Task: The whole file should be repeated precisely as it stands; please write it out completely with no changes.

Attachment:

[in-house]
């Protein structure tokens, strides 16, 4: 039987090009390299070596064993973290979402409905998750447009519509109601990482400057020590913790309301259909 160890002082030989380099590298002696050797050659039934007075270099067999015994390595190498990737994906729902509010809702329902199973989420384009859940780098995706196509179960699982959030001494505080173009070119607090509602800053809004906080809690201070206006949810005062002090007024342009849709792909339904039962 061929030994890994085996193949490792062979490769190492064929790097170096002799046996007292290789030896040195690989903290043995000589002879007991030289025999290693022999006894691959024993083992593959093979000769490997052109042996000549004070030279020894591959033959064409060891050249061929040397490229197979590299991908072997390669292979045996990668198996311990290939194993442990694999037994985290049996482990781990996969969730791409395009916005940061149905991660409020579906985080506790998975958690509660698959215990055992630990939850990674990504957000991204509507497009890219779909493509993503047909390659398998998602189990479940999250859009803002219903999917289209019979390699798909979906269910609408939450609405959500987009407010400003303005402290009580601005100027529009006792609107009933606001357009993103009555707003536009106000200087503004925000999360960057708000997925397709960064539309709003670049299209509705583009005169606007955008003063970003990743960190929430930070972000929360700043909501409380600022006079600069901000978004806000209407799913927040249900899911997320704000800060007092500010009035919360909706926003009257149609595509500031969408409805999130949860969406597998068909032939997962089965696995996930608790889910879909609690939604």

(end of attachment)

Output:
[in-house]
């Protein structure tokens, strides 16, 4: 039987090009390299070596064993973290979402409905998750447009519509109601990482400057020590913790309301259909 160890002082030989380099590298002696050797050659039934007075270099067999015994390595190498990737994906729902509010809702329902199973989420384009859940780098995706196509179960699982959030001494505080173009070119607090509602800053809004906080809690201070206006949810005062002090007024342009849709792909339904039962 061929030994890994085996193949490792062979490769190492064929790097170096002799046996007292290789030896040195690989903290043995000589002879007991030289025999290693022999006894691959024993083992593959093979000769490997052109042996000549004070030279020894591959033959064409060891050249061929040397490229197979590299991908072997390669292979045996990668198996311990290939194993442990694999037994985290049996482990781990996969969730791409395009916005940061149905991660409020579906985080506790998975958690509660698959215990055992630990939850990674990504957000991204509507497009890219779909493509993503047909390659398998998602189990479940999250859009803002219903999917289209019979390699798909979906269910609408939450609405959500987009407010400003303005402290009580601005100027529009006792609107009933606001357009993103009555707003536009106000200087503004925000999360960057708000997925397709960064539309709003670049299209509705583009005169606007955008003063970003990743960190929430930070972000929360700043909501409380600022006079600069901000978004806000209407799913927040249900899911997320704000800060007092500010009035919360909706926003009257149609595509500031969408409805999130949860969406597998068909032939997962089965696995996930608790889910879909609690939604």